Recreating the sounds of the BBC Radiophonic Workshop using the Web Audio API

a prototype by BBC Research & Development

Ring Modulator

Info

The ring modulator is best known as the device used to create the terrifying voices of the Daleks and the Cybermen in Dr. Who.

The ring modulator works by taking two inputs and multiplying them together. In the original Ring Modulator a tape loop with a 30Hz sine wave tone was combined in real time as an actor spoke into a microphone. The diodes in the machine also gave the effect its characteristic distortion.

An early piece of equipment, the ring modulator is still in use today.

Have a play with our simulation of the Ring Modulator. Adjust the speed of the tape loop to change the effect, then keep scrolling to find out how we built it using the Web Audio API.

Demo

Live mic.

Code

ring-modulator.coffee

Ring Modulator

Ring Modulation was one of the most recognisable effects used by the Radiophonic Workshop. It was the effect used to create the voices of both the Cybermen and The Daleks for Dr Who.

A simple way to achieve a Ring Modulation effect is to simply multiply the input signal by the carrier signal. This approach doesn't allow for the characteristic distortion sound that was present in early analogue ring modulators which used a "ring" of diodes to achieve the multiplication of the signals.

Circuit diagram of a traditional ring modulator

To create a more realistic sound we use the digital model of an analogue ring-modulator proposed by Julian Parker. (Julian Parker. A Simple Digital Model Of The Diode-Based Ring-Modulator. Proc. 14th Int. Conf. Digital Audio Effects, Paris, France, 2011.)

To create the voice of the Daleks the Workshop used a 30Hz sine wave as the modulating signal - this was recorded onto a tape loop and connected to one input. A microphone was connected to the second (carrier) input. The actor could then use the effect live on the set of Dr Who. In our demo we allow you to change the frequency (by modifying the playback speed of the tape machine). The tape machines used originally did not playback at a constant speed - this contributed to the distinctive sound of the early Daleks.

Preamble

We use jQuery, backbone.js and some custom UI elements (namely a knob a speech bubble and a switch) in this application. We make these libraries available to our application using require.js

require(["jquery", "backbone", "knob", "speechbubble", "switch"], ($, Backbone, Knob, SpeechBubble, Switch) ->
  $(document).ready ->

SamplePlayer

When a speech bubble is clicked we load a sample using an AJAX request and put it into the buffer of an AudioBufferSourceNode. The sample is then triggered and looped. The SamplePlayer class encapsulates this operation.

    class SamplePlayer extends Backbone.View

Instances require the AudioContext in order to create a source buffer.

      constructor: (@context) ->

      play: () ->
        this.stop()

Create a new source

        @source = @context.createBufferSource()

Assign the loaded buffer to the source

        @source.buffer = @buffer

Enable looping

        @source.loop = true

Connect the source to the node's destination

        @source.connect(@destination)

Play immediately

        @source.start(0)

      stop: ->
        if @source

Stop the source from playing

          @source.stop 0
          @source.disconnect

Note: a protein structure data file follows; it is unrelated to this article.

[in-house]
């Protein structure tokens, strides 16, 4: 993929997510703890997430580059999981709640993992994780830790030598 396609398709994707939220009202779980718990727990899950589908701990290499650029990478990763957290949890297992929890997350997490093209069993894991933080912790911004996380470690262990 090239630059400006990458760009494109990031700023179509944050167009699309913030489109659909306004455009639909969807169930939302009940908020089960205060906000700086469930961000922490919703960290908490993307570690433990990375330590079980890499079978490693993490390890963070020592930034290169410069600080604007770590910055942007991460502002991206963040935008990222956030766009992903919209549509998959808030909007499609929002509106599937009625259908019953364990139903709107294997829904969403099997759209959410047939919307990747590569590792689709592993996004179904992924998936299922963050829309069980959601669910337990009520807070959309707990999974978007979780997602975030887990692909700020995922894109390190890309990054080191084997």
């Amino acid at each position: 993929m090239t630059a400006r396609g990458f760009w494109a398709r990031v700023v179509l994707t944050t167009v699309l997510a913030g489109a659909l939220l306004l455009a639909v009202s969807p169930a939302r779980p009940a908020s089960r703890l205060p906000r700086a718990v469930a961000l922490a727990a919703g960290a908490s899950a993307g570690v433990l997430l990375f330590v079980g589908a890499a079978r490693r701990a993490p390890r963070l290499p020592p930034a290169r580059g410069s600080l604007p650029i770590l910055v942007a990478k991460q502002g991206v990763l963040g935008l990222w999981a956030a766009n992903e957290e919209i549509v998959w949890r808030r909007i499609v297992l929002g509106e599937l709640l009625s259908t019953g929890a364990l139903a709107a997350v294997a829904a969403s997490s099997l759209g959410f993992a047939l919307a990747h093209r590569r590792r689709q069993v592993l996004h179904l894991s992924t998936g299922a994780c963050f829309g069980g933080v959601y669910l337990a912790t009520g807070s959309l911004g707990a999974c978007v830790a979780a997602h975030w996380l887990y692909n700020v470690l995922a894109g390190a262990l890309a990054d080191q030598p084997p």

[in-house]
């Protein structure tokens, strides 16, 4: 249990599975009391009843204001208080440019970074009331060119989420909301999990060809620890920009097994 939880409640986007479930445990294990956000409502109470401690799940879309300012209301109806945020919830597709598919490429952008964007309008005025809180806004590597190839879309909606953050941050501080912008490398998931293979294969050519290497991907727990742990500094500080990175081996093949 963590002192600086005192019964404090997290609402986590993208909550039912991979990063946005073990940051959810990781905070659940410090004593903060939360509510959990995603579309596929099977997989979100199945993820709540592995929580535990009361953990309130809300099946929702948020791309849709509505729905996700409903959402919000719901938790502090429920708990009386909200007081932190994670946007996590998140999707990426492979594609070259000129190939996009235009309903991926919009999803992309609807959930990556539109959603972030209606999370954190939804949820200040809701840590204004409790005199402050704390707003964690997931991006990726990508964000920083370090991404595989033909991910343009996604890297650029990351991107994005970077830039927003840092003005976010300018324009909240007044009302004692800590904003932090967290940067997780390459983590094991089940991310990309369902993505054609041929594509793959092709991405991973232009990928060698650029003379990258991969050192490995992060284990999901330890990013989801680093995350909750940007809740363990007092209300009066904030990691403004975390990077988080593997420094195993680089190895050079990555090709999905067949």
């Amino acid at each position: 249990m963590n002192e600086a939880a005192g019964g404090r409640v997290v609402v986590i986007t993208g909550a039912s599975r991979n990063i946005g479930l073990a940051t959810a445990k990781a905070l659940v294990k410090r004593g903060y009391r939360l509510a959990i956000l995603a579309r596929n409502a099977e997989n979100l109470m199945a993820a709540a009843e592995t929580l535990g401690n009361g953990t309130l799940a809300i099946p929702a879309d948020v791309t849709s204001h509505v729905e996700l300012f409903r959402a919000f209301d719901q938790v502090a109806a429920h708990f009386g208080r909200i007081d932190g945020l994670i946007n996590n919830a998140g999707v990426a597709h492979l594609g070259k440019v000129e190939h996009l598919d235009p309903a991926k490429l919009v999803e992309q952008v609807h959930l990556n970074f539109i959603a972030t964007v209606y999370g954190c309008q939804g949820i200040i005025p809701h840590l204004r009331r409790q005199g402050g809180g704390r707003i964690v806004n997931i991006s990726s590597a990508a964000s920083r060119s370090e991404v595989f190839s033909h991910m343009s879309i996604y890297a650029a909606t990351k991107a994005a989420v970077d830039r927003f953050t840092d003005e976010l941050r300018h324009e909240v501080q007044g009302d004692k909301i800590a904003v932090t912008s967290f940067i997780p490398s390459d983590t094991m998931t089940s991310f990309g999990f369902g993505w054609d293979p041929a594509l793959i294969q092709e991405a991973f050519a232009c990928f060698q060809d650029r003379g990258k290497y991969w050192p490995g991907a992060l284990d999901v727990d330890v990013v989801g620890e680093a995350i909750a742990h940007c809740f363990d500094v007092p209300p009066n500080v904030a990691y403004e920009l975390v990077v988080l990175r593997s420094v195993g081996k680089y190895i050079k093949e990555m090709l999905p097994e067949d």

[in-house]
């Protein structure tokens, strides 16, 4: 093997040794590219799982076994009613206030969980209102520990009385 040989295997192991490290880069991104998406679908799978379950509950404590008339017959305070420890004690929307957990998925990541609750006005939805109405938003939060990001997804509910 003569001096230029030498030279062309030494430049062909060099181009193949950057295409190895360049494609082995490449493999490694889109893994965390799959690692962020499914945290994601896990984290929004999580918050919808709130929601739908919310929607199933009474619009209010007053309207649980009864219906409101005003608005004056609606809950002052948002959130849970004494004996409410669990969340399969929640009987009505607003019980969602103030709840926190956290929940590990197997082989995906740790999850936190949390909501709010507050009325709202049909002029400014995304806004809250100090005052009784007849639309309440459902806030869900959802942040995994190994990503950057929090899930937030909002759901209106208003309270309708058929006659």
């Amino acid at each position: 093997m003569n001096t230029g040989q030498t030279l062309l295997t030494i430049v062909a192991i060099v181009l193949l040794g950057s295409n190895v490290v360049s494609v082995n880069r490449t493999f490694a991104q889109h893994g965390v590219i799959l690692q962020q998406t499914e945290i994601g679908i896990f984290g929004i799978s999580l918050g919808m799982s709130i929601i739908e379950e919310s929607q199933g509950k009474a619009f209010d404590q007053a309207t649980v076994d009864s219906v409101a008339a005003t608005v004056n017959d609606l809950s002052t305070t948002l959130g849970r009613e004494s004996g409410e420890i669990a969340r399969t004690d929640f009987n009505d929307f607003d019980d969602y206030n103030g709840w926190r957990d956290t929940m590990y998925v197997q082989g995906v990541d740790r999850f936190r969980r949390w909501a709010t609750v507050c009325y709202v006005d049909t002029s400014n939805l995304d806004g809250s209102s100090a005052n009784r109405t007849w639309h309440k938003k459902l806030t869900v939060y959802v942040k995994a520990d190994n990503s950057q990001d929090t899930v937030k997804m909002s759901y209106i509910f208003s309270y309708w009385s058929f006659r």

We provide a connect method so that it can be connected to other nodes in a consistant way.

      connect: (destination) ->
        if (typeof destination.node=='object')
          @destination = destination.node
        else
          @destination = destination

Make a request for the sound file to load into this buffer, decode it and set the buffer contents

      loadBuffer: (url) ->
        self = this
        request = new XMLHttpRequest()
        request.open('GET', url, true)
        request.responseType = 'arraybuffer'

        request.onload = =>
          onsuccess = (buffer) ->
            self.buffer = buffer
            self.trigger('bufferLoaded')

          onerror = -> alert "Could not load #{self.url}"

          @context.decodeAudioData request.response, onsuccess, onerror

        request.send()

DiodeNode

This class implements the diode described in Parker's paper using the Web Audio API's WaveShaper node.

    class DiodeNode
      constructor: (@context) ->
        @node = @context.createWaveShaper()

three initial parameters controlling the shape of the curve

        @vb = 0.2
        @vl = 0.4
        @h = 1
        this.setCurve()

      setDistortion: (distortion) ->

We increase the distortion by increasing the gradient of the linear portion of the waveshaper's curve.

        @h = distortion
        this.setCurve()

      setCurve: ->

The non-linear waveshaper curve describes the transformation between an input signal and an output signal. We calculate a 1024-point curve following equation (2) from Parker's paper.

        samples = 1024;
        wsCurve = new Float32Array(samples);

        for i in [0...wsCurve.length]

convert the index to a voltage of range -1 to 1

          v = (i - samples/2) / (samples/2)
          v = Math.abs(v)

          if (v <= @vb)
            value = 0
          else if ((@vb < v) && (v <= @vl))
            value = @h * ((Math.pow(v-@vb,2)) / (2*@vl - 2*@vb))
          else
            value = @h*v - @h*@vl + (@h*((Math.pow(@vl-@vb,2))/(2*@vl - 2*@vb)))

          wsCurve[i] = value

        @node.curve = wsCurve

We provide a connect method so that instances of this class can be connected to other nodes in a consistant way.

      connect: (destination) ->
        @node.connect(destination)

Connect the graph

The following graph layout is proposed by Parker

Block diagram of diode ring modulator

Where Vin is the modulation oscillator input and Vc is the voice input.

Signal addition is shown with a + and signal gain by a triangle. The 4 rectangular boxes are non-linear waveshapers which model the diodes in the ring modulator.

We implement this graph as in the diagram with the following correspondences: